...I'm a lesbian. I'm cool with it now, after spending my high school years in sexual orientation hell. Funny how moving away from parents and friends and starting college can make you feel much more confident about things like your sexuality ;)
But anyways, here's the problem. My parents. See, I've got a girlfriend, I love her very very much, we're pretty serious (been going out since last October) and are moving in together. I haven't told my parents yet about my sexuality, but I'm sure they'll find out soon -- hard to hide such a fact when you've only got a queen sized bed in the room you're sharing with someone. However, I'm worried about how my parents will react. Daddy's in the U.S. Army, which is part of the problem. He's high-ranking and pretty much falls into that homophobic "look at me, I'm in the Army and I have big guns!" stereotype. Mom's pretty cool, I'm sure she'd be cool with it -- heck, one of my aunts on her side is an out and about lesbian. But if I tell mom something, dad will find out soon after.
Sure, I don't live with them anymore, and currently more than 7000 miles seperates us (they're in Germany, I'm in FL), but they also lend me money now and then, and mom pays my car insurance. I fear any sort of evil repercussions that may occur, but I deffo want to tell them so I don't have to hide the pictures of my girlfriend and I kissing when they come to visit.
Any suggestions, stories, advice, etc that may help a poor girl in this situation? It's almost got me sleepless, as I want to tell everybody about how much I love my girlfriend, but have to stop short when it comes to the 'rents. Please help!
quote:So, when you lay it on your parents, be kind. Be patient. Be gentle. Offer to answer any questions they might have. Make yourself available to talk about it. Let them know that you're okay with it if they're not elated right now. Give them a few days to absorb it all before you drag them to PFLAG meetings or hang the rainbow flag on the front lawn.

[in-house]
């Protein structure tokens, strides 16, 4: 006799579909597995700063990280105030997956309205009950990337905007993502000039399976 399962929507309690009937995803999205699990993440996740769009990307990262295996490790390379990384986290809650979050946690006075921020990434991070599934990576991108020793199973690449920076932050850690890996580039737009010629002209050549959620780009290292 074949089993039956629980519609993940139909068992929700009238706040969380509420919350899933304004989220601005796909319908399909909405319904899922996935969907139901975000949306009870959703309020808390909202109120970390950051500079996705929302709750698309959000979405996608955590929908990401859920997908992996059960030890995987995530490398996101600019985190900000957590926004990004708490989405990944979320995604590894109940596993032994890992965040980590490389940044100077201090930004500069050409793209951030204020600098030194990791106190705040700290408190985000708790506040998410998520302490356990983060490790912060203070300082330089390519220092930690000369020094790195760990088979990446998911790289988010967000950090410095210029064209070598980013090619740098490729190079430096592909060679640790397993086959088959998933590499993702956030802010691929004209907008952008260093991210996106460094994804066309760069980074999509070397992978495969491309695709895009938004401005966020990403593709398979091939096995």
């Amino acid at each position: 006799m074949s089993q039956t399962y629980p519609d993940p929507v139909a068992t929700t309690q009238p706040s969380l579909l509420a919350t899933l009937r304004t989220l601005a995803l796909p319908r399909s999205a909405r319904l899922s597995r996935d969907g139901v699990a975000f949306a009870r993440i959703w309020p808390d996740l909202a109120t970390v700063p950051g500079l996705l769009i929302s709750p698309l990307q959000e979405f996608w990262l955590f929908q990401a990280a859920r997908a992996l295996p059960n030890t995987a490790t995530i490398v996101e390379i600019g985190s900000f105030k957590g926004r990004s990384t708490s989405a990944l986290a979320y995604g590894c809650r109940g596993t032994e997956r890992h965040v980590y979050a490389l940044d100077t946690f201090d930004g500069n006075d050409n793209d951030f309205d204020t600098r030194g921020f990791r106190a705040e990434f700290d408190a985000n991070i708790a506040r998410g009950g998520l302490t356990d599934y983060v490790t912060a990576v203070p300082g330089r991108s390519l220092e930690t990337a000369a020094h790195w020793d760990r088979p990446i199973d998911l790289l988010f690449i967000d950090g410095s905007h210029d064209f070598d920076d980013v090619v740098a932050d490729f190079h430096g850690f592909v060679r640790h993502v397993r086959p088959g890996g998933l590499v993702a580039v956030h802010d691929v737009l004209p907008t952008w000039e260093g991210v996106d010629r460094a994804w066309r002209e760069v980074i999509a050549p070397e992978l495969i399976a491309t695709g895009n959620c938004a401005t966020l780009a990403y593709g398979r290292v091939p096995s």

Many parents do come around in time, it just takes a little. And some parents just won't. Ever. And while that hurts, and it feels really awful, it's a harsh reality. You may find that at some point you either have to accede not to discuss your partnerships and orientation to keep the peace, or you may find that that simply doesn't feel right and you have to come up with some other solution. But no matter what happens, being kind, sincere and patient is usually the best answer, and the best way to be sure you're treated in the same manner.
You might find it really helpful. Have a read through and we will be delighted to answer any other questions you might have after reading the article.
Yes, the article is a very good place to start. Just be honest with them- tell them how you feel and explain to them that it doesn't make you a bad person and that you love your girlfriend very much. Try to stay calm if they don't react the way you had hoped. I'm not sure what you should do if your dad doesn't understand- it's pretty hard to change people's minds about things. Just deal with it how you think is appropriate. I hope things turn out well.
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